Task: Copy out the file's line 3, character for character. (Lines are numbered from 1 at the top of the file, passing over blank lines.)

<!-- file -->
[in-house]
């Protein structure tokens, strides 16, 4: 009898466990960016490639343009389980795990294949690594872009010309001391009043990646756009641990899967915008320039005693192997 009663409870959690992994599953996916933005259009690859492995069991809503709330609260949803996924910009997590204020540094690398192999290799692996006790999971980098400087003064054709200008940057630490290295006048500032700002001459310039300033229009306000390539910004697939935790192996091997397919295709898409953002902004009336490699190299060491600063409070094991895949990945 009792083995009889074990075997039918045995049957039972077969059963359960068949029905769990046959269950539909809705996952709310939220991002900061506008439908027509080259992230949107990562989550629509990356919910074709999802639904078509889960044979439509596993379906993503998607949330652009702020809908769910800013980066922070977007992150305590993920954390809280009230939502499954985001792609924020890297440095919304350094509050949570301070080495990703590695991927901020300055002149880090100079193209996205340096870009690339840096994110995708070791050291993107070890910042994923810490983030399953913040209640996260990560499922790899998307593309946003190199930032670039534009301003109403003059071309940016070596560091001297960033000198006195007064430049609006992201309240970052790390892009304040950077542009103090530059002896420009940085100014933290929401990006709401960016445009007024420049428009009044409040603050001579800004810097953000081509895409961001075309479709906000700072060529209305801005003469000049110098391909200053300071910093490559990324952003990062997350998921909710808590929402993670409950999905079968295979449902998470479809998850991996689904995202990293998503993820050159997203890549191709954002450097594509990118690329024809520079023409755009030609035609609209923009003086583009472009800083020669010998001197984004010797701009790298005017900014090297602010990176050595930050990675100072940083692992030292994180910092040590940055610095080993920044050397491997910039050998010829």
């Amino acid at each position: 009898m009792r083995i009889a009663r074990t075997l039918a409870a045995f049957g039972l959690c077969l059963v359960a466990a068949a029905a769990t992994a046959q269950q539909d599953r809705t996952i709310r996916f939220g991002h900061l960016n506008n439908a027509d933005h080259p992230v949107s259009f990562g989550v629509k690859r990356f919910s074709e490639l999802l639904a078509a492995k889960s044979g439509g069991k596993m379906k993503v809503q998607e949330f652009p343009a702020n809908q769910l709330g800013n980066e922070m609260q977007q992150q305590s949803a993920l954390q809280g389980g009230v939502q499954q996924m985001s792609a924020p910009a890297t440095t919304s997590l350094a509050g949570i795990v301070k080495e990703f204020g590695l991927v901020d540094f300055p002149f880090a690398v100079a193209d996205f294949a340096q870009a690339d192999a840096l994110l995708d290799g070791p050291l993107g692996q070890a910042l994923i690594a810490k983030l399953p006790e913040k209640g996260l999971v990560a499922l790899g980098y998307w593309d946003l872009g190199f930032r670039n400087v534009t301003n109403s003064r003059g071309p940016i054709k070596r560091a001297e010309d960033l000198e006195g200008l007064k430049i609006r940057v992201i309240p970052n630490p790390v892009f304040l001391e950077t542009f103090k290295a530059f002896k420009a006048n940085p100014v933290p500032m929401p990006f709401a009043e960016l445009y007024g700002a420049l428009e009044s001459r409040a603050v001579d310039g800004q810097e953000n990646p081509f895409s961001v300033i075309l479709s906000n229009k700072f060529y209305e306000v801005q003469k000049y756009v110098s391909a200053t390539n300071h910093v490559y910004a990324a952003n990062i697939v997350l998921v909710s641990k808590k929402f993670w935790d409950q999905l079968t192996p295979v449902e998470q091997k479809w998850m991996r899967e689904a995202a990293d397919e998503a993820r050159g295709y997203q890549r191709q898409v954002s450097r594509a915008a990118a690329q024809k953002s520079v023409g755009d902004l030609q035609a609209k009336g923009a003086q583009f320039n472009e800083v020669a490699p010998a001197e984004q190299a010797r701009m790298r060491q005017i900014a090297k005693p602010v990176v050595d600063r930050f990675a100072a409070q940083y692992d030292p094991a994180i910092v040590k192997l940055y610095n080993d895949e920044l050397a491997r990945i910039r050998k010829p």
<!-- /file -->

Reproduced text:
């Amino acid at each position: 009898m009792r083995i009889a009663r074990t075997l039918a409870a045995f049957g039972l959690c077969l059963v359960a466990a068949a029905a769990t992994a046959q269950q539909d599953r809705t996952i709310r996916f939220g991002h900061l960016n506008n439908a027509d933005h080259p992230v949107s259009f990562g989550v629509k690859r990356f919910s074709e490639l999802l639904a078509a492995k889960s044979g439509g069991k596993m379906k993503v809503q998607e949330f652009p343009a702020n809908q769910l709330g800013n980066e922070m609260q977007q992150q305590s949803a993920l954390q809280g389980g009230v939502q499954q996924m985001s792609a924020p910009a890297t440095t919304s997590l350094a509050g949570i795990v301070k080495e990703f204020g590695l991927v901020d540094f300055p002149f880090a690398v100079a193209d996205f294949a340096q870009a690339d192999a840096l994110l995708d290799g070791p050291l993107g692996q070890a910042l994923i690594a810490k983030l399953p006790e913040k209640g996260l999971v990560a499922l790899g980098y998307w593309d946003l872009g190199f930032r670039n400087v534009t301003n109403s003064r003059g071309p940016i054709k070596r560091a001297e010309d960033l000198e006195g200008l007064k430049i609006r940057v992201i309240p970052n630490p790390v892009f304040l001391e950077t542009f103090k290295a530059f002896k420009a006048n940085p100014v933290p500032m929401p990006f709401a009043e960016l445009y007024g700002a420049l428009e009044s001459r409040a603050v001579d310039g800004q810097e953000n990646p081509f895409s961001v300033i075309l479709s906000n229009k700072f060529y209305e306000v801005q003469k000049y756009v110098s391909a200053t390539n300071h910093v490559y910004a990324a952003n990062i697939v997350l998921v909710s641990k808590k929402f993670w935790d409950q999905l079968t192996p295979v449902e998470q091997k479809w998850m991996r899967e689904a995202a990293d397919e998503a993820r050159g295709y997203q890549r191709q898409v954002s450097r594509a915008a990118a690329q024809k953002s520079v023409g755009d902004l030609q035609a609209k009336g923009a003086q583009f320039n472009e800083v020669a490699p010998a001197e984004q190299a010797r701009m790298r060491q005017i900014a090297k005693p602010v990176v050595d600063r930050f990675a100072a409070q940083y692992d030292p094991a994180i910092v040590k192997l940055y610095n080993d895949e920044l050397a491997r990945i910039r050998k010829p």